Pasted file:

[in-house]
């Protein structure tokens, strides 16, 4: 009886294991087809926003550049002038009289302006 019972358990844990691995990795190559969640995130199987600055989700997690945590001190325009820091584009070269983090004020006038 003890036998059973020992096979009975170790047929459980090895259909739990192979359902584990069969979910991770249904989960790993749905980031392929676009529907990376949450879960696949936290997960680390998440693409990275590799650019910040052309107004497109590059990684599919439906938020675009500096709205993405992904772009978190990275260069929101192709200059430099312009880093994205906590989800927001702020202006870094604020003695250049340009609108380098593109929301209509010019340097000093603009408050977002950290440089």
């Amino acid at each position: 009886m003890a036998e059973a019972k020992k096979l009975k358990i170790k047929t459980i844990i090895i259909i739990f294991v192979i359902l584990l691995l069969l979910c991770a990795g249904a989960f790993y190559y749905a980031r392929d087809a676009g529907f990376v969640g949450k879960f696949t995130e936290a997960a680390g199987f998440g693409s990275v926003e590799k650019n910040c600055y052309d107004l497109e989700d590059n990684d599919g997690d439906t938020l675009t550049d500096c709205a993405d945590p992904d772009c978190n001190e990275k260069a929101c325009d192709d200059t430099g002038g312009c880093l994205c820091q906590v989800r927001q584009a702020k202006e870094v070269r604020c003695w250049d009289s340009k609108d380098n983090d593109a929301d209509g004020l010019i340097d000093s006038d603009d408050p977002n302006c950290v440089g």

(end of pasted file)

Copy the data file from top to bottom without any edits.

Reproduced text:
[in-house]
């Protein structure tokens, strides 16, 4: 009886294991087809926003550049002038009289302006 019972358990844990691995990795190559969640995130199987600055989700997690945590001190325009820091584009070269983090004020006038 003890036998059973020992096979009975170790047929459980090895259909739990192979359902584990069969979910991770249904989960790993749905980031392929676009529907990376949450879960696949936290997960680390998440693409990275590799650019910040052309107004497109590059990684599919439906938020675009500096709205993405992904772009978190990275260069929101192709200059430099312009880093994205906590989800927001702020202006870094604020003695250049340009609108380098593109929301209509010019340097000093603009408050977002950290440089």
């Amino acid at each position: 009886m003890a036998e059973a019972k020992k096979l009975k358990i170790k047929t459980i844990i090895i259909i739990f294991v192979i359902l584990l691995l069969l979910c991770a990795g249904a989960f790993y190559y749905a980031r392929d087809a676009g529907f990376v969640g949450k879960f696949t995130e936290a997960a680390g199987f998440g693409s990275v926003e590799k650019n910040c600055y052309d107004l497109e989700d590059n990684d599919g997690d439906t938020l675009t550049d500096c709205a993405d945590p992904d772009c978190n001190e990275k260069a929101c325009d192709d200059t430099g002038g312009c880093l994205c820091q906590v989800r927001q584009a702020k202006e870094v070269r604020c003695w250049d009289s340009k609108d380098n983090d593109a929301d209509g004020l010019i340097d000093s006038d603009d408050p977002n302006c950290v440089g």